He goes on to note that adding a constant of about 0.5 to outcome counts can work well if you nevertheless want to log transform. But other than changing the outcome values somewhat so you avoid 0 counts, it's not a transformation of the underlying regression equation in the way you suggest.

You can see this with the simplest linear model, of the mean value. Set up two large populations of Poisson-distributed values with means of 1 or 4, compare the means of the original values against exp(mean(log(y+0.5))) for 1000 samples of 100 cases each.

y1 <- rpois(100000,1)
y4 <- rpois(100000,4)
y1c <- y1+0.5 ## for c = 0.5
y4c <- y4+0.5 ## for c = 0.5
# [1] 0.99968
# [1] 1.49968
# [1] 4.00483
# [1] 4.50483
meanExp1 <- NULL
for (i in 1:1000) meanExp1 <- c(meanExp1,exp(mean(log(sample(y1c,100)))))
# [1] 1.187415
meanExp4 <- NULL
for (i in 1:1000) meanExp4 <- c(meanExp4,exp(mean(log(sample(y4c,100)))))
# [1] 4.0049

The negative bias from the y + 0.5 values is obvious, and different depending on the initial distribution of y.

Poisson GLM models of the original count values perform as expected.

meanPoisGLM1 <- NULL
for (i in 1:1000) meanPoisGLM1 <- 
# [1] 0.99892
meanPoisGLM4 <- NULL
for ( i in 1:1000) meanPoisGLM4 <-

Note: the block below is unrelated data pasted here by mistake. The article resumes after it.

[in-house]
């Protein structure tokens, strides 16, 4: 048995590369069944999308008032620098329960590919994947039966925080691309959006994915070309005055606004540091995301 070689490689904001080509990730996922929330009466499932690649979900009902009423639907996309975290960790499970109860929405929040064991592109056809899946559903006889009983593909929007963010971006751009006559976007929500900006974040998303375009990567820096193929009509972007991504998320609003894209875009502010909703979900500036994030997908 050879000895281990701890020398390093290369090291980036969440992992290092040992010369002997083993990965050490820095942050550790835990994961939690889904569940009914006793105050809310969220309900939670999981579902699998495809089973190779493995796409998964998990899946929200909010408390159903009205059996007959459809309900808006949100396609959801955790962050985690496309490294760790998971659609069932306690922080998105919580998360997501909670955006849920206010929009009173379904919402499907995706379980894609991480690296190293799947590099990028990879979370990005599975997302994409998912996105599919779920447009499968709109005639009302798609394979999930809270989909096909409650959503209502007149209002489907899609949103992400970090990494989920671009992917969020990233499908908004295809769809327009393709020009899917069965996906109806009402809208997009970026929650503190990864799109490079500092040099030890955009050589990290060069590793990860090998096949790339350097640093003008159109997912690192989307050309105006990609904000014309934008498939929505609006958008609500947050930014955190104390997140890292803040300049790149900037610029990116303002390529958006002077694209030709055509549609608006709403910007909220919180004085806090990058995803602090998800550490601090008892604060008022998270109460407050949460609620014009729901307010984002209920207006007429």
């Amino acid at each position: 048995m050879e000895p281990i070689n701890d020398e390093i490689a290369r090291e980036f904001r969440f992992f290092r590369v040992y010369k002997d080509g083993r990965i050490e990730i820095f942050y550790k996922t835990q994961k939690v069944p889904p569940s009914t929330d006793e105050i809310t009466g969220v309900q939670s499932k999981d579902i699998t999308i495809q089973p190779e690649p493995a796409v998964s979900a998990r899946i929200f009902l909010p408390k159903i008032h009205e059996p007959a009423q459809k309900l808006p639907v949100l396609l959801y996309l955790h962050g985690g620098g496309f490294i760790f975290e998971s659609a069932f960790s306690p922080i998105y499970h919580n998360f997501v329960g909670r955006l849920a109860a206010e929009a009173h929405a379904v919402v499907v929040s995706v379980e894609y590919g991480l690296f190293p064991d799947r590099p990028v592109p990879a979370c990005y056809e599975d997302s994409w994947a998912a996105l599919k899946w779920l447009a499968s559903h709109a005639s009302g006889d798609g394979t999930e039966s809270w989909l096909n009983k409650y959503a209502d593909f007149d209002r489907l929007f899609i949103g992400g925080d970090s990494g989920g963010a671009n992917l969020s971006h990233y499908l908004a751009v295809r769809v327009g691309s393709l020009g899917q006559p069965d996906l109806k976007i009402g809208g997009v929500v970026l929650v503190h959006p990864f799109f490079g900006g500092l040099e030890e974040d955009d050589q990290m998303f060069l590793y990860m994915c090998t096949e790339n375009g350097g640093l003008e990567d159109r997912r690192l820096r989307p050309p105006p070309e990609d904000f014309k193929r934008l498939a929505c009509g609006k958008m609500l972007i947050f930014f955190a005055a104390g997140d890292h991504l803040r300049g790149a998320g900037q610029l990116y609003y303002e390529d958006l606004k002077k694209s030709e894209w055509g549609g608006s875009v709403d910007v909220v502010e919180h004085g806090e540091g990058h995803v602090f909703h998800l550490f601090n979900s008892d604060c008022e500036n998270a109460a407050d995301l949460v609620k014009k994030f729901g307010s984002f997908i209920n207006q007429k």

# [1] 3.99786
  • $\begingroup$ yeah i get that there is a whole debate about transforming count variables. i just wanted try writing down the equations. so the glm for a poisson rv is $log(\mathbb{E}[y]) = \alpha + \beta x$. now say you add a constant $c$. Does that mean you are estimating $log(\mathbb{E}[y+c]) = \alpha + \beta x$? $\endgroup$
    – invictus
    Jul 24, 2022 at 19:48
  • $\begingroup$ or are you actually estimating $\mathbb{E}[log(y+c)] = \alpha + \beta x$? $\endgroup$
    – invictus
    Jul 24, 2022 at 20:03
  • 1
    $\begingroup$ @invictus it depends whether you are doing GLM or OLS. GLM would try to do what's in your first comment, OLS would do what's in the second. I emphasize try because if $y$ were originally Poisson, $y+c$ wouldn't be. That's obvious if you choose $c=0.5$, a pretty good choice for OLS. $\endgroup$
    – EdM
    Jul 24, 2022 at 20:32
  • 1
    $\begingroup$ @invictus it's the link function that matters. That's distinguished from the distribution family (Poisson, Gaussian, etc) used in the GLM. The choice of family includes an assumption about the mean/variance relationship; they are independent with a Gaussian GLM. A Gaussian GLM with identity link is equivalent to OLS. I suppose you could do a Gaussian GLM with a log link on count data. Then you would have a model like in your first comment, but with a different assumption than the Poisson GLM about the error term. $\endgroup$
    – EdM
    Jul 25, 2022 at 14:50
  • 1
    $\begingroup$ @invictus I added an example of the bias to the end of the answer. Simple simulations like that can show a lot. $\endgroup$
    – EdM
    Jul 25, 2022 at 16:03

Your Answer

By clicking “Post Your Answer”, you agree to our terms of service and acknowledge that you have read and understand our privacy policy and code of conduct.

Not the answer you're looking for? Browse other questions tagged or ask your own question.